ninhed thiuu;hout. All ini'di rn iiiiproveineiitK.
fc very thing due U add t the hajjuitietfs and cum.
fort ut the nuentr . l-'ive curri.i.e lu all trait. .
CUargea muiterute. Acvuiumudtiiiuns unsurpHrf
ed. Douulam KAnifHiu, lup'r.
SANDY HOOK MARKET.
Fresh & Cured Meats? &c.
IS ear the Bridge.
Sandy lluok, Conn.
Graining, Paper Hanglfg, Kalsomining.
Frescoing and Painting in all its
branches done with d!s-
Be.idence, Xewtown, Conn.
Mtde to order, at the fliorlest notice, and
on most Iteasormble Terms.
Call and see me.
R. N. BETTS,
Horse-Shocr mid (icncnil HliickKinitli,
(Near the Oriat-miUl,
SANDY HOOK, Conn.
&TStone-euttcr.' and MaNonn' littmmers made
to order. Working in Steel a specialty. Repair
ing done neatly and promptly.
gMlTH & PERKINS.
Paper Hanging, Kalsttniining,
Painting and Graining
Done at the akortettt notice, and in the Best
Main Street Jfeictown Conn.,
Calls th attention of the citizens of this town and vici
nity to his new stock of goods, which he has on hand.
at his Store in Glover's building.
He will make All Wool pants to order for $3.75, and
Whole Suits for $ 14.00. Give him a call, and see for
t3T pulliw? done at the skorlctl notice.
BARBER SHOP, AND LADIES'
HAIR DRESSING EMPORIUM.
Corner of Main and Went SCt, Feuctown.
Shaving, Bhampoojng and Hair Dressing dona
In the Ubet artistic atyle.
The Iadiea are requested to examine specimens
of work, auch aa Bwitchea, Braida, Curia, PofTa,
ate. Ladies eon have their combings made tip.
BBASCH BABBEB SHOP
In Sandy Hook, opened every Wednesday and
Saturday afternoon eShop next to the Post Office
tS Only ONE. DOLLAR A YEAH.
KEWTOAVN, COJVPS'., NOV. 1C5, lf-t77.
Ho tnuttt lw young In ye urn, in wiridom old ;
Metfk iw tliQ lamb, yet ua the ltun bold ;
Must guide our bouls to realuiK of fudlotw day,
Yet let tin choom: our own nwcut, hijufiil wuy.
Sole ran yet social , thoughtful yet ur):anc,
Hi dignity most careful to muinittin,
JTo suit the elders he iuunt be 'true blue,"
To please the young folk must be "jnlly" too.
Ills preaching taunt be brilliant, yet profound ;
Theology the Boiiudeut of the Mound
Munt prove bin doctrine back from Paul to Moses
'Tuen down to Culviu, eer his nfrnii0D closes.
He munt be truined in BpeakiiiK "ejettmpore,"
Yet ne'er repeat bin phrases o'er aud o'er,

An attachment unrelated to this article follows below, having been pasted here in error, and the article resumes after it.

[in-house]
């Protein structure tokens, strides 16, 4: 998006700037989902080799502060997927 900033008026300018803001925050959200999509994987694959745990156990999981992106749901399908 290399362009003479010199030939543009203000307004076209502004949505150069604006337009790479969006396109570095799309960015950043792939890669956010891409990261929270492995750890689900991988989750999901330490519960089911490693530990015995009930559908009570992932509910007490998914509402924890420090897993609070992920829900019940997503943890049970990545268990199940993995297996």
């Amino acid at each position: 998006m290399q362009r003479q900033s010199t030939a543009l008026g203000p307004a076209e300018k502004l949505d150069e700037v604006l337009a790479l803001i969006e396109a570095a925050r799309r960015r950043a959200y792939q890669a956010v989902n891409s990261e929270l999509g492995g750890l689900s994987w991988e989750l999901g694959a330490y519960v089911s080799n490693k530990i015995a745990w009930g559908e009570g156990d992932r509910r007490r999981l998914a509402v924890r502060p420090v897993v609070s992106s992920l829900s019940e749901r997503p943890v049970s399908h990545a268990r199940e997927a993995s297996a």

And wht-n we want s written sermon, theu
M'iKt wield a jeaciy aud a practiced pen.
W hile hurling tortli the tliundtrm of (he law,
With honeyed swectne munt be skilled to draw,
Must be a potent iustrunujit to use
In tilling up a tioore of empty pews.
Quick to d'.'tt ct unliceused isms,
Prompt to euiiprsu unriyliteoun nchiHii.fi,
He must reserve the hardt-fet of bis knockw
To humch uyam.it the ruuk unorthodox,
Munt preach two rousing sermoi s every Sunday,
An J feel the fresliureai-h ucceedinp Monday ;
Munt bring to WedneHduy eveninj,' meeting
A burdent'4 soul, yet cheerful ChriKtiun greeting.
Hiri heart re;fete with every Faintly gruce,
A holyc ilm must rest upon bin lace ;
With Ful uplifted to thi sacred .skies,
He ruvflt be platining to "ecouomize."
And e'er he break to ns tlie Pre ad of Life,
He must be furnjslied with a comely wife :
For childien he shouid think ti.e Gruciotts Gitr,
Yet not be burdened with too full a quiver.
If, Itev'n nl Sir, this scrap siiould meet your eve
While looking for a pulpit, pleune apply
Our teinis? good Brother, come, in faith believing
You'll be more blest iu giving1 than Iving.
Loan ins: a Lover.
A VKHY DANdGKOUS KXrEHtMENT.
My sister l'lttricm wus iin lioiress.
SlnniRe enough, for we had always been
terribly poor down ut Lowlrridge, niy
widowed mother bringing up her four
daughters with the greatest difficulty ;
but when brought up were worth look
ing lit, I believe. Healthy habits and
frugal living are apt to make good con
ditions, and Bess, and Amy, and Patri
cia mid I were as bright and handsome
jjirls as are often seen.
Bess and Amy were twins, with eyes
its blue us the sea near which they were
born, rosy cheeks, and long, light-brown
curls; Patriea was a sparkling brunette,
while I was as perfect a blonde, with
crinkled hair, like molten gold. Great
had been our excitement when Aunt
Betty wrote from Fnirlmven :
'Beak Sisteu-in-Law : I am going
to do myself the pleasure of visiting you
this Summei. 1 hear that brother Abel
left four girls, and 1 want to see them. I
am gettlfig on in veins, and will mitke
one of them my heiress," etc.
Aunt Betty, of Fairhnven, wits Worth
a hundred thousand dollars if she was
worth a cent.
Well, in due time she came, She put
up at the hotel, for our cottage nt Low
bridge wasn't big enough to hold her,
with her maid, coachman, and carriage;
but fortunilely that was close by, and
she spent the larger half of three days
We all thought Bess would be her
choice, for father had named her Eliza
beth for Aunt Betty, though she had al
ways been "Bess" with us ; but it was
uot either of the twins, and it wiib not I
it was Patricia.
'Where did that girl get her black
hair J" Aunt Betty asked, us soon as she
"J think she looks like my brother
Luke, don't you ?'' asked the mother,
with a wisltul look,
"'J'he very image of liiin," answered
AuuL-Btdly, turning pale.
I divined then, us 1 learned afterward
that Uncle Luke had been a lover of
Aunt Betty's, when both were young,
before her marriage, and the fact seemed
to have a power over ber.
She looked at Patricia until Ibe girl
blushed rosy-red, apd would have slip
per) out of the room, when she Galled her
to her, and drawing her down upon her
knees on a footatool before her, she put
a withered haul each side of the young
cheek, and said., warmly :
"My dear, you shall be my heiress."
So it was Patricia she chose to leave
her money to ; but we were not left out
in the cold, for she sent the twin who
were only sixteen, to a convent school
for two yers, and invited me, with Pa
tricia, to the Hermitage
It was her home a stately old man
sion of gray stoup, gloomy looking on
the outside, but luxuriously comfortable
and beautiful within, without being in